Crowding crisis prompts change in dog housing procedure

The problem came to a head in the spring at the Chautauqua County Humane Society. Too many dogs, some of which were strays that were being held, and not enough space had the Strunk Road facility in crisis.

To ease its burden then, the Humane Society temporarily waived its adoption fee for dogs.

To limit overcrowding in the future, the Humane Society is updating its contracts with 29 municipalities mostly in Chautauqua County that deal with holding stray dogs and taking them in for adoption.

Kellie Roberts, Humane Society executive director, said the organization began looking into the contracts that had been in place with towns and villages since the mid-2000s. The overcrowding crisis in the spring put into motion efforts to alter the method in which dogs are brought to the Humane Society to be held or transferred for adoption.

“The dogs that were coming in, you know we might have dogs come in that were on a bite hold,” Roberts told The Post-Journal. “We might have dogs running at large; we might have a presumed dangerous dog; we might have that the owner had to go to the hospital and the (dog control officer) brought the dog here. We were really turning into a repository for every dog in the majority of the county that somebody needed a place for it to go.”

From 2019 to 2021, the Humane Society took in 165 dogs a year on average from contracted municipalities. The intake also includes animals brought to the facility from law enforcement.

This spring, Roberts said the Humane Society began calling the clerks and dog control officers of municipalities that it contracts with to inform them that there was no space for additional dogs.

Under the previous contract, stray dogs or dogs received by police that needed to be held temporarily were brought to the Humane Society. The organization would hold onto the animal until it was returned to its owner or transferred for adoption.

“There was a Monday, must have been late May or early June, that we started calling around to the town clerks and the (dog control officers) and let them know we were full. ‘We’re sorry, we’re not making this choice. There’s nothing else that we can do,'” she said. “And most of them were very understanding about it and things like that, but that was really where the whole change started.”


Several years ago, and in need of too many repairs, the Humane Society sold its holding center located on Fluvanna Avenue in Jamestown. Roberts said the facility, which could hold up to 30 dogs, was used for strays as well as overflow from the Humane Society.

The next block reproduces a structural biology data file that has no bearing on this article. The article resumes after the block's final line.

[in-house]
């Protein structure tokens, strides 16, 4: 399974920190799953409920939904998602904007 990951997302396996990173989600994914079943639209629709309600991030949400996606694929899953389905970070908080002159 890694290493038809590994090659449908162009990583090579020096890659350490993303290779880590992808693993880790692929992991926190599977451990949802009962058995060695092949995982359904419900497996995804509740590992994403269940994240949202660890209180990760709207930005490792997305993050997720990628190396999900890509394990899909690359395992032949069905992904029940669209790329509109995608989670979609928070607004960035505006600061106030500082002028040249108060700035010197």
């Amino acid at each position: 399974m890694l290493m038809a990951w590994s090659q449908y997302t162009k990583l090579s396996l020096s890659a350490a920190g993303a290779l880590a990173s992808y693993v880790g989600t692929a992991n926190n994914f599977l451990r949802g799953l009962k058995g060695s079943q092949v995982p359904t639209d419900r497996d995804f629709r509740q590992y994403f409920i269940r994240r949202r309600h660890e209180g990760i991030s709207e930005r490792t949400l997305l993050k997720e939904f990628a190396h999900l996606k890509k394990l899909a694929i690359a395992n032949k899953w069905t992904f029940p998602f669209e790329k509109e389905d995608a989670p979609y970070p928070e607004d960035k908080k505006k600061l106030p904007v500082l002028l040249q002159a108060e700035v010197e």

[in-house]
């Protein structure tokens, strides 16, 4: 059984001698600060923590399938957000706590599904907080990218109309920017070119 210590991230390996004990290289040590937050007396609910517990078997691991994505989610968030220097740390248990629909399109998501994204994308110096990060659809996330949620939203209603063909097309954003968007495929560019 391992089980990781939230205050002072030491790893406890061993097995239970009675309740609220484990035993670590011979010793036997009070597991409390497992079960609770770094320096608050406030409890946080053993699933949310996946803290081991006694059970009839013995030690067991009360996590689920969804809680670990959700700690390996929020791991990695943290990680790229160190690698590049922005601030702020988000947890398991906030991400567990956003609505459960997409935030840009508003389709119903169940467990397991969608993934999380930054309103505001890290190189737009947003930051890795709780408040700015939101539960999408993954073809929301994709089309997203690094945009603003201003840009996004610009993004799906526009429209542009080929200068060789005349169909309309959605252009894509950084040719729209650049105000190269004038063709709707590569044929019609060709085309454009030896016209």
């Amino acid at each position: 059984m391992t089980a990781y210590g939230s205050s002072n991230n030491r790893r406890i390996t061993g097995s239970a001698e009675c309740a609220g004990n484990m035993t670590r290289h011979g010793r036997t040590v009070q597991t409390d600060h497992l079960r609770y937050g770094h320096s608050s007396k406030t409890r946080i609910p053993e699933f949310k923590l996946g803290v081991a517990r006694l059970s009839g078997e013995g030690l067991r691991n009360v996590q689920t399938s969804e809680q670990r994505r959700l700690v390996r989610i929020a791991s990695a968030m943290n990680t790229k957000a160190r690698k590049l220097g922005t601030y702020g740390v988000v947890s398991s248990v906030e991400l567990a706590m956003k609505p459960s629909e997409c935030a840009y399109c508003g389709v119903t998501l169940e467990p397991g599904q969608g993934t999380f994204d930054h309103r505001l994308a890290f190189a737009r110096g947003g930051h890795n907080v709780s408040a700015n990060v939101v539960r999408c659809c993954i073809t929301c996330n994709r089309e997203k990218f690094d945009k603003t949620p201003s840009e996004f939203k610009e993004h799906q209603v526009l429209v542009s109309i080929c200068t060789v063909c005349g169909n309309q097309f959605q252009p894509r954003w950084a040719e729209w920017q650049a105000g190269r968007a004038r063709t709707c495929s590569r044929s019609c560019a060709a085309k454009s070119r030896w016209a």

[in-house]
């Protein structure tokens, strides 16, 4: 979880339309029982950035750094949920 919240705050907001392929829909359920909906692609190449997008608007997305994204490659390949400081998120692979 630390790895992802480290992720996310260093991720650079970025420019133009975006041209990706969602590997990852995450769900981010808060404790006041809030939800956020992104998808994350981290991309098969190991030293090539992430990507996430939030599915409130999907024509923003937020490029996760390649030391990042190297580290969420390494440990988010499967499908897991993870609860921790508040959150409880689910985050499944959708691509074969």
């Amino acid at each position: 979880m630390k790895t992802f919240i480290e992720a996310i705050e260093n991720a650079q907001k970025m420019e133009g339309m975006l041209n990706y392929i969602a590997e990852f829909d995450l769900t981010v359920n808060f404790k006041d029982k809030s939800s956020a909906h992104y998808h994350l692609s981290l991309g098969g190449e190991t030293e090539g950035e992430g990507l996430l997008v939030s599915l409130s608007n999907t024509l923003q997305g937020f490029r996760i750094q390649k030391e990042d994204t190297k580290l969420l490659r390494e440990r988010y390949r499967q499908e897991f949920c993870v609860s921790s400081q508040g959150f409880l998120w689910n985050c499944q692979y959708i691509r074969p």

Without the holding center, the organization handled all animals at its Strunk Road location.

“One thing that we do know across the country is that, overall, we have more animals now, at least as many animals now looking to come into the shelters but our adoptions are not at the rate that they were pre-pandemic,” Roberts said. “So while we have more animals looking to come in, or the same number of animals looking to come in, they’re just not leaving as quickly.”

And then the spring arrived.

“We just started getting a lot of dogs in from our (dog control officers) and police that we contract with,” Roberts said.

The Humane Society also has been keeping an eye on the Companion Animal Care Standards Act for Shelters and Rescues — a bill that was passed in the state Assembly and Senate this May but not yet signed into law by Gov. Kathy Hochul.

In his legislative justification, Joseph Addabbo Jr. said the goal of the bill is to heighten the standards of care for companion animals at all shelters and rescues across New York while eliminating ineffective and unenforceable laws.

Among it highlights, the bill calls for ongoing training for shelter personnel; requires recordkeeping of all animals including health and behavior; bans “dangerous and reckless” methods of animal transport; and requires all entities to have a clear, written management structure that defines staff authority, reporting structure and responsibilities.

Roberts said the bill limits the use of crates for animals inside a shelter longer than 30 minutes, something the Humane Society had done when space was limited. “That is the big factor in terms of housing. We can’t use crates anymore,” she said.


Most municipalities were offered a new secondary contract with the Humane Society. Under the contract, municipalities will have to find alternative locations or organizations to hold dogs.

The Humane Society will consider dogs being surrendered after conducting an evaluation. There also will be fees now associated with accepting a dog to be put up for adoption.

“Most towns were offered the secondary contract,” Roberts said. “They will have to do their own holding or will have to contract with another facility to do that. Once the stray hold is up or they can’t find the owner, they can contact us to let us know they have a dog and feel like it’s adoptable.”

A handful of municipalities were offered a primary contract, in which the Humane Society will serve as the primary shelter when there is space available. There is a $40 monthly fee per dog associated with municipalities that have a primary contract.

The town of Ellicott, in which the Humane Society is located, was one of the municipalities offered a primary contract. Members of the town board approved the agreement at a recent meeting.

“There’s always been a solid relationship,” Janet Bowman, Ellicott town supervisor, said of the partnership between the Humane Society and the town.


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